If there was one god in Roman mythology that was involved in more ceremonies and religious events than Janus, the god of beginnings, it would be hard to find him. Janus was involved in every religious ceremony since he was called upon to start them at the beginning of each.
Many gods in ancient mythology had a counterpart in other cultures, but the Romans were very possessive of this one, claiming that Janus was theirs and theirs alone.
Despite this, scholars have found that there are other gods in ancient mythology that share traits in common with him. Hermes, the Greek god of transitions and boundaries who is normally associated with the Roman Mercury, is sometimes seen with two faces, such as Janus has. The Indian goddess, Aditi, is called the two faced goddess and like Janus she is invoked at the beginning of ceremonies, although she is invoked at the end of them as well.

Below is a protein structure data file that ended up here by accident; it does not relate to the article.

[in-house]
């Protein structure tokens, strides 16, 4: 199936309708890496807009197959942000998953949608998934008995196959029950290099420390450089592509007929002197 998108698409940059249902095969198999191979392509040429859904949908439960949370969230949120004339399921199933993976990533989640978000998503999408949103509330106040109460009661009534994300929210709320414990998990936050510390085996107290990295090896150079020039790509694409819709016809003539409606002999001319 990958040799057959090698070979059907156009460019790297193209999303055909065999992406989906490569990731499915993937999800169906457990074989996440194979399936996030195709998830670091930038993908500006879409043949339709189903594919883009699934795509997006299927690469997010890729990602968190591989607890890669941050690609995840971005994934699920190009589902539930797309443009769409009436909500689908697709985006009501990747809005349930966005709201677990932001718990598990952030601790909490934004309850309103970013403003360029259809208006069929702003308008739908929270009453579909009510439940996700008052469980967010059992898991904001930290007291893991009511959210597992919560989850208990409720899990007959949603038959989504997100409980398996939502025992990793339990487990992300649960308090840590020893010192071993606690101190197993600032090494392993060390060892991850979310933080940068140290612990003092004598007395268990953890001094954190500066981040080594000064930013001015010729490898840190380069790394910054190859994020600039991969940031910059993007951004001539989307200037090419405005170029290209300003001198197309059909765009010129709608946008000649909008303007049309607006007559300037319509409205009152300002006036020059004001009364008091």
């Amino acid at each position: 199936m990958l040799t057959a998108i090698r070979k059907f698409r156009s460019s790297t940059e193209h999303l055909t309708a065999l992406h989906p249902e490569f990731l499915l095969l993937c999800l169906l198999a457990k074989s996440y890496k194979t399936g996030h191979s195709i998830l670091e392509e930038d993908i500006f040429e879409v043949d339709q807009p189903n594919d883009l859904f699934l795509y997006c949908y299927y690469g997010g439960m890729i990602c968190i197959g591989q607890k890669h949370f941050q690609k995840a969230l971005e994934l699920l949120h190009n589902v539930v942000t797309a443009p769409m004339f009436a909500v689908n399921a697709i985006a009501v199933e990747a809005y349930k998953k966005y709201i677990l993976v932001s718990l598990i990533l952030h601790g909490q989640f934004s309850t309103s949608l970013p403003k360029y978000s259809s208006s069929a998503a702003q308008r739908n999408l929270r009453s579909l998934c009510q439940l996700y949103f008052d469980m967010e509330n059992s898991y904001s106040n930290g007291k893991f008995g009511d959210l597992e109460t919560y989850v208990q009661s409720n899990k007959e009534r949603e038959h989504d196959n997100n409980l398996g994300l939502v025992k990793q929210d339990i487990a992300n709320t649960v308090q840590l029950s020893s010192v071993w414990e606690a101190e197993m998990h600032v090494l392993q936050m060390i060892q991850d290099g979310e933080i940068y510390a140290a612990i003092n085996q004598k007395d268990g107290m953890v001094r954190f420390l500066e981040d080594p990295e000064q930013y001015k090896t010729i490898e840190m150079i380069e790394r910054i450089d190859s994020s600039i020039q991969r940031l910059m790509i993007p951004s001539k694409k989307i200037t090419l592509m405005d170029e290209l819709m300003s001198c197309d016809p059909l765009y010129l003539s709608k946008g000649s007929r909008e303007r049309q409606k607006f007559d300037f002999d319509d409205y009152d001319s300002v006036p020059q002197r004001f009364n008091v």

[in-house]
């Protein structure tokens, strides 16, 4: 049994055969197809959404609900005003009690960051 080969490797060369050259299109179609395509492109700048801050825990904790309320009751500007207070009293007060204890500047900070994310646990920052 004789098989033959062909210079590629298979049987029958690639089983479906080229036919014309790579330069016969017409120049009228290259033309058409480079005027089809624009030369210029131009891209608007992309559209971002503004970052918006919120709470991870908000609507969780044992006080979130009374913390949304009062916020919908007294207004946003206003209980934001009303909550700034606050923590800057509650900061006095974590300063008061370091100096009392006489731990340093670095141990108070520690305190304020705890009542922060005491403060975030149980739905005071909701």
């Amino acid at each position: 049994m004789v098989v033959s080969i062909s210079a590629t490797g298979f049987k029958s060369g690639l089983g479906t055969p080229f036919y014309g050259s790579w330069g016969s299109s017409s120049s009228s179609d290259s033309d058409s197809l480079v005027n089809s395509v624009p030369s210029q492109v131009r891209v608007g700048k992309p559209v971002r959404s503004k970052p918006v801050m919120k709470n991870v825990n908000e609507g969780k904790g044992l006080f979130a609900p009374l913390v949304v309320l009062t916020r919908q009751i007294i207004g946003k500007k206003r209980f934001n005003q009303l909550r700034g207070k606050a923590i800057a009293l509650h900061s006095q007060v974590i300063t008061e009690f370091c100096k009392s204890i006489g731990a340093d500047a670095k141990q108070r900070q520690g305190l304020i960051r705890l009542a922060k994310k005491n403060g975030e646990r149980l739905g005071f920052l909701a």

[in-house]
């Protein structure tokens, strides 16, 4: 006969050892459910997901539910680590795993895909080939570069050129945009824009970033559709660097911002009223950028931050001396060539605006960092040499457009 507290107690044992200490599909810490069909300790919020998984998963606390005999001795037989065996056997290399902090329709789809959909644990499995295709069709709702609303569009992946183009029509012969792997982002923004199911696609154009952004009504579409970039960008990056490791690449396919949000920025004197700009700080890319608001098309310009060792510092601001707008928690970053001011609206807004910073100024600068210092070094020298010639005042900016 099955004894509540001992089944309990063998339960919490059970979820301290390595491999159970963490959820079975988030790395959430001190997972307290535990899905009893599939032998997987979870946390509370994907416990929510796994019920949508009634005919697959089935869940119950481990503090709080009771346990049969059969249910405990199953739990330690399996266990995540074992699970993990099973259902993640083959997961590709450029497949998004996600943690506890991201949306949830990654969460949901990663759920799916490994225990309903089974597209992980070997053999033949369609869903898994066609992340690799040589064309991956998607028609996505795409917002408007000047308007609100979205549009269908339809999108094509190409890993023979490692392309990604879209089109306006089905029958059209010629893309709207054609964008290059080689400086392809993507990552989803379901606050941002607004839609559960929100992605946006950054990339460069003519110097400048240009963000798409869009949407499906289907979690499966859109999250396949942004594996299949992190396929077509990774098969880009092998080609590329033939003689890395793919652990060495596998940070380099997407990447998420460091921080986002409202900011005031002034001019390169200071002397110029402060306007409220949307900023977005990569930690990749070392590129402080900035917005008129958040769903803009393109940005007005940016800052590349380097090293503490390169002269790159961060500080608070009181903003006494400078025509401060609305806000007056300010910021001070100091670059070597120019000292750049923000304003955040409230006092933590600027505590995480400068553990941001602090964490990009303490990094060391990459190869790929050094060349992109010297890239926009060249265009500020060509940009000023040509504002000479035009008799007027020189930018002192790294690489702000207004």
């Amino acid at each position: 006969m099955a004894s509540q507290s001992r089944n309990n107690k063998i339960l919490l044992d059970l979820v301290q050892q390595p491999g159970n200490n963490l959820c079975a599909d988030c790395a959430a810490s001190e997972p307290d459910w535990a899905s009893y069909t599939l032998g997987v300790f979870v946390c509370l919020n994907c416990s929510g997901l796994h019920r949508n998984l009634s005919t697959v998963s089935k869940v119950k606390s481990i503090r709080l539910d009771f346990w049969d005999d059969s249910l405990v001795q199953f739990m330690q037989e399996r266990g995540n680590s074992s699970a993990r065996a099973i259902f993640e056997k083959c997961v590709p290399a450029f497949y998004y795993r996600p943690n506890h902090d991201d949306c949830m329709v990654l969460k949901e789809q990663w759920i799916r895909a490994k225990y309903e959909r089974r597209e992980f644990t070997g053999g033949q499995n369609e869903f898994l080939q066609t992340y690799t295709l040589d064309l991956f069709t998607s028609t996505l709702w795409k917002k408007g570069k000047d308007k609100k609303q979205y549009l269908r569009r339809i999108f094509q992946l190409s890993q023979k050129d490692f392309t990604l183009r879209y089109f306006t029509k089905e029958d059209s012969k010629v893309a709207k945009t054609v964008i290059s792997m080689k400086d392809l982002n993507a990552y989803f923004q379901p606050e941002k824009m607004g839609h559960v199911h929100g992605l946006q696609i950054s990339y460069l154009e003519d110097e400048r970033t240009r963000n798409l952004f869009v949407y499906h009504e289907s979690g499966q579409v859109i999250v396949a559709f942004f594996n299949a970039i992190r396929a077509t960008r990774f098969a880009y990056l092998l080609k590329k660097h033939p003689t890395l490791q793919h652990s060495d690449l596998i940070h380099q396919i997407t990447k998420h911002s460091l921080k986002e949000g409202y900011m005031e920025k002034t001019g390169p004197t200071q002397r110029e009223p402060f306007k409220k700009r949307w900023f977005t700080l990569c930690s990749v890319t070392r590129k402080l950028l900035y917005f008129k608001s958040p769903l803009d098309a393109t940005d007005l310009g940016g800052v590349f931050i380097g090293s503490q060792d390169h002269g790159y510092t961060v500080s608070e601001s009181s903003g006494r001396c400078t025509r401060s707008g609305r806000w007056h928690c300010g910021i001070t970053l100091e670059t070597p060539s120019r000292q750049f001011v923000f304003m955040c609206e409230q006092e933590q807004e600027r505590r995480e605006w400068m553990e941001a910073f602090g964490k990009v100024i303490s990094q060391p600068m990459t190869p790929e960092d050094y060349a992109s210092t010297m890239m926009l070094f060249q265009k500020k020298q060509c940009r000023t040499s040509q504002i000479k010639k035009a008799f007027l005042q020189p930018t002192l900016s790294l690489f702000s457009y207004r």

January, the Year’s Beginning
We get the name for the first month of our year from Janus, connecting the god of beginnings with the beginning of the year. Believing that beginnings were an omen, whether good or bad, the Romans consecrated January 1st to Janus. On this day the exchanged cheerful greetings such as we now do with “Happy New Year” and gifts such as dates, figs, and honey.